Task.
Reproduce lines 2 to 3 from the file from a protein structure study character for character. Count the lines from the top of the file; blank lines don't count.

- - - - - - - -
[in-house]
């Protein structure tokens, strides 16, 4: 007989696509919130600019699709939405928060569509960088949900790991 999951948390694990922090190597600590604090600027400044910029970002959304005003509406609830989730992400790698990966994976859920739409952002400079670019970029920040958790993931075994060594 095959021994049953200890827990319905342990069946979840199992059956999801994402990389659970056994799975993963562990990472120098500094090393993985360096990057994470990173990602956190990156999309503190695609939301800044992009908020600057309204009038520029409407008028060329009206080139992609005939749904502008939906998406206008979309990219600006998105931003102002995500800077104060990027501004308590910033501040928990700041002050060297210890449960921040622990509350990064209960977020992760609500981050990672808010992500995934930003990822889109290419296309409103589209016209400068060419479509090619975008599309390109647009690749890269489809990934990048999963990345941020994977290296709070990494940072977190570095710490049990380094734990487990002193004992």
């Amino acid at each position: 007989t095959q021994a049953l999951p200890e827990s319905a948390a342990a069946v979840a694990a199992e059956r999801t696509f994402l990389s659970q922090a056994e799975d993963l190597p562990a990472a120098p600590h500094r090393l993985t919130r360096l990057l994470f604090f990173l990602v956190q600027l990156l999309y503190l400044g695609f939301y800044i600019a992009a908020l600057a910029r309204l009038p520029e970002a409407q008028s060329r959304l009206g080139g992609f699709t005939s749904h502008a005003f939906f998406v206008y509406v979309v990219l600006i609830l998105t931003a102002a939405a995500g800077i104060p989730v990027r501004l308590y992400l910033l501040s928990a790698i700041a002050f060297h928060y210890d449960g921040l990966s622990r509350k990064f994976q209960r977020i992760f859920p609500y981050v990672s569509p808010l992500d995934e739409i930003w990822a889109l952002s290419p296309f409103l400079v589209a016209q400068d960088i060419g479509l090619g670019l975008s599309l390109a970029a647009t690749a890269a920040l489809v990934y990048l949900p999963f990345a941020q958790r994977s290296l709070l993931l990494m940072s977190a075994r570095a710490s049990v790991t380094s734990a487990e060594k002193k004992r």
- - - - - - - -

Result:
């Protein structure tokens, strides 16, 4: 007989696509919130600019699709939405928060569509960088949900790991 999951948390694990922090190597600590604090600027400044910029970002959304005003509406609830989730992400790698990966994976859920739409952002400079670019970029920040958790993931075994060594 095959021994049953200890827990319905342990069946979840199992059956999801994402990389659970056994799975993963562990990472120098500094090393993985360096990057994470990173990602956190990156999309503190695609939301800044992009908020600057309204009038520029409407008028060329009206080139992609005939749904502008939906998406206008979309990219600006998105931003102002995500800077104060990027501004308590910033501040928990700041002050060297210890449960921040622990509350990064209960977020992760609500981050990672808010992500995934930003990822889109290419296309409103589209016209400068060419479509090619975008599309390109647009690749890269489809990934990048999963990345941020994977290296709070990494940072977190570095710490049990380094734990487990002193004992």
């Amino acid at each position: 007989t095959q021994a049953l999951p200890e827990s319905a948390a342990a069946v979840a694990a199992e059956r999801t696509f994402l990389s659970q922090a056994e799975d993963l190597p562990a990472a120098p600590h500094r090393l993985t919130r360096l990057l994470f604090f990173l990602v956190q600027l990156l999309y503190l400044g695609f939301y800044i600019a992009a908020l600057a910029r309204l009038p520029e970002a409407q008028s060329r959304l009206g080139g992609f699709t005939s749904h502008a005003f939906f998406v206008y509406v979309v990219l600006i609830l998105t931003a102002a939405a995500g800077i104060p989730v990027r501004l308590y992400l910033l501040s928990a790698i700041a002050f060297h928060y210890d449960g921040l990966s622990r509350k990064f994976q209960r977020i992760f859920p609500y981050v990672s569509p808010l992500d995934e739409i930003w990822a889109l952002s290419p296309f409103l400079v589209a016209q400068d960088i060419g479509l090619g670019l975008s599309l390109a970029a647009t690749a890269a920040l489809v990934y990048l949900p999963f990345a941020q958790r994977s290296l709070l993931l990494m940072s977190a075994r570095a710490s049990v790991t380094s734990a487990e060594k002193k004992r």